“No, not a thing,” Elliot confirmed. “We’ve just been in here drinking and enjoying each others company for the last few hours. Not a soul has come down this way until you and your friends arrived.”

Charles nodded then, and glanced back at Julian who was still fiddling with the lock. “Making any progress?” He kept his tone hopeful, though he knew that it was not likely to open.

“A little, give me another minute, and I think I will have this open.” Julian replied, bending his head even lower over the rusted lock. Charles blinked once, surprised at his fellow rodent’s certainty.

His face bunching up in curiosity, he finally asked. “When did you learn how to pick locks?”

Julian gave a noncommital shrug and continued at his work, calling out to them in a soft voice. “My Father used to lock me in my room for long stretches of time. I hated being confined like that so taught myself a few tricks.” Suddenly, the door began to heave, and he gripped the handle and pulled inwards. “There!”

Zagrosek peered in, his human face almost alien in a room full of morphic rats. And it was then, and only then that Charles, or any of his fellow rodents gave any thought to their nakedness. The black-clad Sondeckis did not appear to notice their sudden modesty though, as his eyes stayed mostly upon their faces, and not their other prominent features. “Is everything all right?”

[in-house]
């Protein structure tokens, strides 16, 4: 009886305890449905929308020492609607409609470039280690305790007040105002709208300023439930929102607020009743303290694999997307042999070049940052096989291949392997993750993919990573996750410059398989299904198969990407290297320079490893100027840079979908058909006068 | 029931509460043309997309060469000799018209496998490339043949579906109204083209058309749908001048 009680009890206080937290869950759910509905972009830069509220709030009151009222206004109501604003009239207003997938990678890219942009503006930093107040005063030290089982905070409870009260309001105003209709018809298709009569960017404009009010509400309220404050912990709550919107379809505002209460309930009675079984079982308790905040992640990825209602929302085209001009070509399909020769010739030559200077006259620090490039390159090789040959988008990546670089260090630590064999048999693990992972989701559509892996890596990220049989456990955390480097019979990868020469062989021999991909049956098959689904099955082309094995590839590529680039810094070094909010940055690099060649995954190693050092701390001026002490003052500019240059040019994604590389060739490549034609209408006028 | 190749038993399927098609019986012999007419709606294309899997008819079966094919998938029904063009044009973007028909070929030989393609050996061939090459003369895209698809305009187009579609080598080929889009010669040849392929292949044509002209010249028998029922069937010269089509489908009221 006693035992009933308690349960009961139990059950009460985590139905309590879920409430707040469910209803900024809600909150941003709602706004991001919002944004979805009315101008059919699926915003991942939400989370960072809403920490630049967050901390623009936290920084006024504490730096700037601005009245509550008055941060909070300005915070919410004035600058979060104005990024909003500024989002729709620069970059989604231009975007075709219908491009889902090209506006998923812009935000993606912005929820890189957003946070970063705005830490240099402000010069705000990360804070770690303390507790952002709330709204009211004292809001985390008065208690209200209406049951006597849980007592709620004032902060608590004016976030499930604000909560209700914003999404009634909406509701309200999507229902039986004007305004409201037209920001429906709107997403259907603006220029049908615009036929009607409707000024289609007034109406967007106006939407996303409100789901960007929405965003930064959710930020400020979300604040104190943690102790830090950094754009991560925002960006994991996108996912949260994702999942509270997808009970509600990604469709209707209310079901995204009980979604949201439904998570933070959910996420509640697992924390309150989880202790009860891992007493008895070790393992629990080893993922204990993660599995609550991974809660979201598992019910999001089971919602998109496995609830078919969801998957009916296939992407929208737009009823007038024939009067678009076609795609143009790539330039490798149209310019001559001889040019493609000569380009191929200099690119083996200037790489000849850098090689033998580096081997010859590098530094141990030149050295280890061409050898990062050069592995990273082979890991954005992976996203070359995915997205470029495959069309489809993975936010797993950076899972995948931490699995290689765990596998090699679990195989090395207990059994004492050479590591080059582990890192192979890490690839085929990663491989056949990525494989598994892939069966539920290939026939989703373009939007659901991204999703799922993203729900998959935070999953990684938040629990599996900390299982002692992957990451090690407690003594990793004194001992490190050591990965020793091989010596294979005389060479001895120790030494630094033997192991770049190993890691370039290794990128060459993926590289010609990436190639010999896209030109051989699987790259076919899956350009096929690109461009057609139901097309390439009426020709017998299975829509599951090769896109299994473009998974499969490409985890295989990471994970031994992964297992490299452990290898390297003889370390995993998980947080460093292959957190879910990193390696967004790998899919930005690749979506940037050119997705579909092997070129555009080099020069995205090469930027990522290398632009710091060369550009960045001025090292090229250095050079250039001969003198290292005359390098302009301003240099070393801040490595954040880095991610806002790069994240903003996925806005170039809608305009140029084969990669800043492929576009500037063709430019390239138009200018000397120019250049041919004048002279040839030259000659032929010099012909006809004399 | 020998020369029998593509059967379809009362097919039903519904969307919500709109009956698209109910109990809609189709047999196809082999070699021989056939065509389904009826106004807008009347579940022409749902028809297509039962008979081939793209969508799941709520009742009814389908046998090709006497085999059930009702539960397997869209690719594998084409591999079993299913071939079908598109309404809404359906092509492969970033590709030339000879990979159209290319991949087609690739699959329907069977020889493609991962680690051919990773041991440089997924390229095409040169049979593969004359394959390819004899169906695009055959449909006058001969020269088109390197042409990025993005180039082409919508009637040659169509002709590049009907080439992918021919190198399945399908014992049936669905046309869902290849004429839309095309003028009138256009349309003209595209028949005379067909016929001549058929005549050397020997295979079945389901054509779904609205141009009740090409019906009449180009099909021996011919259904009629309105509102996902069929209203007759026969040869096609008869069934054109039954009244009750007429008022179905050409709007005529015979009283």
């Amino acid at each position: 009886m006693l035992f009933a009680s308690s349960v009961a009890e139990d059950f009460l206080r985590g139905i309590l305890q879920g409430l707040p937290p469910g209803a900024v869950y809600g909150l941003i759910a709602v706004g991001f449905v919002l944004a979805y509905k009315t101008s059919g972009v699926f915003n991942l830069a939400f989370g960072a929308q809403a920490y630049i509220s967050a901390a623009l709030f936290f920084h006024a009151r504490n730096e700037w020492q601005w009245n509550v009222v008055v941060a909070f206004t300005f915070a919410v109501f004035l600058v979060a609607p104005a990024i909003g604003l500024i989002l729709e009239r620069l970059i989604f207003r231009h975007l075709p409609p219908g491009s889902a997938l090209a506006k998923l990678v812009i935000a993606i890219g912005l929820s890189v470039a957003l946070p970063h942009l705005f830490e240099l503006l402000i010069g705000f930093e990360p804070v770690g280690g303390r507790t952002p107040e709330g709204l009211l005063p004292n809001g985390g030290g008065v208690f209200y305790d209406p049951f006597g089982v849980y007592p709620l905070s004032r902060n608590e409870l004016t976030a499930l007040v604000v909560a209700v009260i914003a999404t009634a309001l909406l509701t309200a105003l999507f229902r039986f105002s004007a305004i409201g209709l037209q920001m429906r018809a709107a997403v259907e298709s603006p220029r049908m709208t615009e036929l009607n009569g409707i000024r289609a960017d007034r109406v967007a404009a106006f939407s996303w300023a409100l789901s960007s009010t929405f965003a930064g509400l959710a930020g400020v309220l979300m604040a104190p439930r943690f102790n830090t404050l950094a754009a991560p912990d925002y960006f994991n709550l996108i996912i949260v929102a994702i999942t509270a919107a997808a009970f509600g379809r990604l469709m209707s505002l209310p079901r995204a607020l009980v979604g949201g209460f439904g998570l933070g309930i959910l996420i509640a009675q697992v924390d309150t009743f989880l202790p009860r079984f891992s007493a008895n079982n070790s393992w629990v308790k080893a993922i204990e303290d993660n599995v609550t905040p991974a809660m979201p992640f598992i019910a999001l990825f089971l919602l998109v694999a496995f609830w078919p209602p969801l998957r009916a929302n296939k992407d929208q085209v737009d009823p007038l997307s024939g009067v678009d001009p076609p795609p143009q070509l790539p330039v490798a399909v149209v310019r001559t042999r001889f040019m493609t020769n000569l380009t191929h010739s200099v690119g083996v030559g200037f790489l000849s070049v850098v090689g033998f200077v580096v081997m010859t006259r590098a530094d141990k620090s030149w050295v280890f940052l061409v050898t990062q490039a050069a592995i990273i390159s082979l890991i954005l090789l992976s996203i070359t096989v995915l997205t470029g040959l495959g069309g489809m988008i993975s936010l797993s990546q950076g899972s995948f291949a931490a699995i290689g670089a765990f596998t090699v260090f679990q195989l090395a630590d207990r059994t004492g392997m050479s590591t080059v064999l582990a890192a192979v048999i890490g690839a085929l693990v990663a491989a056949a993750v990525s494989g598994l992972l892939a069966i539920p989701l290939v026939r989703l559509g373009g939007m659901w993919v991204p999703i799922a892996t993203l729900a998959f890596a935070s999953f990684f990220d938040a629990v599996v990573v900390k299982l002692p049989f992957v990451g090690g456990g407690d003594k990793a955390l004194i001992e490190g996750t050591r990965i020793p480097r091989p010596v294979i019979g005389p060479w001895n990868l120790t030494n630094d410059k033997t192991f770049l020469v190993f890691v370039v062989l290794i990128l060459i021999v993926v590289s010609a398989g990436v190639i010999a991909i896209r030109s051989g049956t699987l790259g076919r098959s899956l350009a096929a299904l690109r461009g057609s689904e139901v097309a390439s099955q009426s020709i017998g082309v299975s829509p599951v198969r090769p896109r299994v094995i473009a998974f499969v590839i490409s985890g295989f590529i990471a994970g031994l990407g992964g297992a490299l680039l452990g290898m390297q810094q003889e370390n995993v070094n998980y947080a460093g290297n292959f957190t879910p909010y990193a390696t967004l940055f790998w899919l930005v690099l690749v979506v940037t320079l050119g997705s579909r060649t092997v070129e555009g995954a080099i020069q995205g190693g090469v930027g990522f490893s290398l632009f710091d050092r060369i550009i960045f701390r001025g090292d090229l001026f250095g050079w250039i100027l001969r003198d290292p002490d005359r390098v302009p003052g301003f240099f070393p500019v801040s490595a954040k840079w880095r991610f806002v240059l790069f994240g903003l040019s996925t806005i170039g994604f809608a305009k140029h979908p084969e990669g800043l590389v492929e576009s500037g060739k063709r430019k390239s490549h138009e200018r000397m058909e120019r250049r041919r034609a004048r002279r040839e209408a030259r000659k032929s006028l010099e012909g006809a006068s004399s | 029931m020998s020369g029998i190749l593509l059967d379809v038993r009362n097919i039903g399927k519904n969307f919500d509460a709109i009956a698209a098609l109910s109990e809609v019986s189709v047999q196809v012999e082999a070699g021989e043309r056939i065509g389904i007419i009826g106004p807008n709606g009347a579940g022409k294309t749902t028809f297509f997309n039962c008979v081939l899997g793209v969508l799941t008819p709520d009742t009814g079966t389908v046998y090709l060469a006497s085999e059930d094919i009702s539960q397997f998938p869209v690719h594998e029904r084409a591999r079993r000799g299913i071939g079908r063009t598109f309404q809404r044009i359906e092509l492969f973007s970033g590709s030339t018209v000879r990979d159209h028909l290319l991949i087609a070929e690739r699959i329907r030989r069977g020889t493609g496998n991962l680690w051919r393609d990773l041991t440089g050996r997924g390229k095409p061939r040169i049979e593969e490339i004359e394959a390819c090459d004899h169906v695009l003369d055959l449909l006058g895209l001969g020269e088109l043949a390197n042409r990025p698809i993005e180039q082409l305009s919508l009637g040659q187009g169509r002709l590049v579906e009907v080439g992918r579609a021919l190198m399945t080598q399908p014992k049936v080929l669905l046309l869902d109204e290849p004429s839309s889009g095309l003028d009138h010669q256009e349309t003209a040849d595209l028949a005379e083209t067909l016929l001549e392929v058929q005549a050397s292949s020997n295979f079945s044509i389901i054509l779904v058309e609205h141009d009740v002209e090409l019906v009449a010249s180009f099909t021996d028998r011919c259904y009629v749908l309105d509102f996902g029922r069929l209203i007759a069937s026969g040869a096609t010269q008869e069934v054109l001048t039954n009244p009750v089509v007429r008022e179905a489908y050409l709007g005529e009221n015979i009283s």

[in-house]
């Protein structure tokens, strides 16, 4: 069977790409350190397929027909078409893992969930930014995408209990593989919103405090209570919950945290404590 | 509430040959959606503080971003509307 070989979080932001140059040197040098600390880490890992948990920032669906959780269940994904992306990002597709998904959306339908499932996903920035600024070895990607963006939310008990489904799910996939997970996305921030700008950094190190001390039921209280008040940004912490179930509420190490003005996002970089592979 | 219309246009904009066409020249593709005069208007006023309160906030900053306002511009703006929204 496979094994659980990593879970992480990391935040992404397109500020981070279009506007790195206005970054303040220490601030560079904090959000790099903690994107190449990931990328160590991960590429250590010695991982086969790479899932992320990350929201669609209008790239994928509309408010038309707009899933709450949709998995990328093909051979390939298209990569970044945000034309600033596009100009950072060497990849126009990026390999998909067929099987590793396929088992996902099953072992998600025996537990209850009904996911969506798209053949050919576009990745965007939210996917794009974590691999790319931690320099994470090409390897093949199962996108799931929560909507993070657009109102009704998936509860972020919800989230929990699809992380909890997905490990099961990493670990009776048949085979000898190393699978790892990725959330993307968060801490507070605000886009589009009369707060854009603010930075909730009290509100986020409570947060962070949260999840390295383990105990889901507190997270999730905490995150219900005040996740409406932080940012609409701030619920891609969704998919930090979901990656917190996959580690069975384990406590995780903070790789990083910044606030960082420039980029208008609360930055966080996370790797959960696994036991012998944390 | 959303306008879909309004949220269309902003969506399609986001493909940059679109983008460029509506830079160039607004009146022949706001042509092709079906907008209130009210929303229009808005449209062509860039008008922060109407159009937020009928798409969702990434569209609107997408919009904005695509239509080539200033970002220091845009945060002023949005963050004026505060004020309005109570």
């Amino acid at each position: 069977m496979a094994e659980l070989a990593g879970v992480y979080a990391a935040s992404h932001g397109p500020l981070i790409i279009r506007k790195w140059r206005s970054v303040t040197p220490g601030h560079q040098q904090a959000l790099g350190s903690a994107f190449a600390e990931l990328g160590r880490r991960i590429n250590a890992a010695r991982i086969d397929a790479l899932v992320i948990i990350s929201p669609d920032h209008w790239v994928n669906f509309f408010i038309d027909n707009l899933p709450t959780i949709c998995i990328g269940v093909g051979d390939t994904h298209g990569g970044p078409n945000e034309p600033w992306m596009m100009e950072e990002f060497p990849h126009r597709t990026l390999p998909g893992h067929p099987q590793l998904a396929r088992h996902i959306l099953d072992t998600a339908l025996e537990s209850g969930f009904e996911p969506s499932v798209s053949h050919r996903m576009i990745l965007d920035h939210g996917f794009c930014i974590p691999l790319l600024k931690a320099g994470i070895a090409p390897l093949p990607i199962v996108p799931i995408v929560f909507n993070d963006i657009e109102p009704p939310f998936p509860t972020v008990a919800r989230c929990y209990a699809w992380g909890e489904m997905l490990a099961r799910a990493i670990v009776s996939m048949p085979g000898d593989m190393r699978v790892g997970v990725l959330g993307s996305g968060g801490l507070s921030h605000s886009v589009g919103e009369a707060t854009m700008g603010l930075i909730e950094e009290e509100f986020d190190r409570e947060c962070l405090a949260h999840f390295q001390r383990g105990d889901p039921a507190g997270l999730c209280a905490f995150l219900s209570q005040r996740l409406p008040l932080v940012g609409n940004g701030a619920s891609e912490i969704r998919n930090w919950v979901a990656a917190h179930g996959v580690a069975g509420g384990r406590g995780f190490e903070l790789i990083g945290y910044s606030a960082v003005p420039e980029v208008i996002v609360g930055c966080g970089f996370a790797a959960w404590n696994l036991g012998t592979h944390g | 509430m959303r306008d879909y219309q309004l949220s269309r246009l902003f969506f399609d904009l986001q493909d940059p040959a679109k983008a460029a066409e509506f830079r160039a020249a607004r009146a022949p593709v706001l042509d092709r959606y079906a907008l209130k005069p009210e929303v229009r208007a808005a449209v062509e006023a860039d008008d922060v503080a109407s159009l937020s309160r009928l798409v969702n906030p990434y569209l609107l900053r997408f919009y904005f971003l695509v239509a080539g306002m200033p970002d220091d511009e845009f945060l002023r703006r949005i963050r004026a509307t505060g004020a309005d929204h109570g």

Charles nodded, waving to the black pile at the base of the door. “Could you hand me my clothes?”

“Oh,” Zagrosek blinked, as if he had not been expecting such a question. He reached down and picked up the garments, handing them to the rat. “Of course, here they are.”

Jerome was chuckling lightly behind his embarrassed friend, and Garigan was peering curiously at the stacks of wine bottles along the back wall of the room. Charles saw that his fellow rats were jealous of him, having a set of clothing so close at hand. He wondered why now that there were others in the room that covering themselves suddenly became important to them, but had no answers.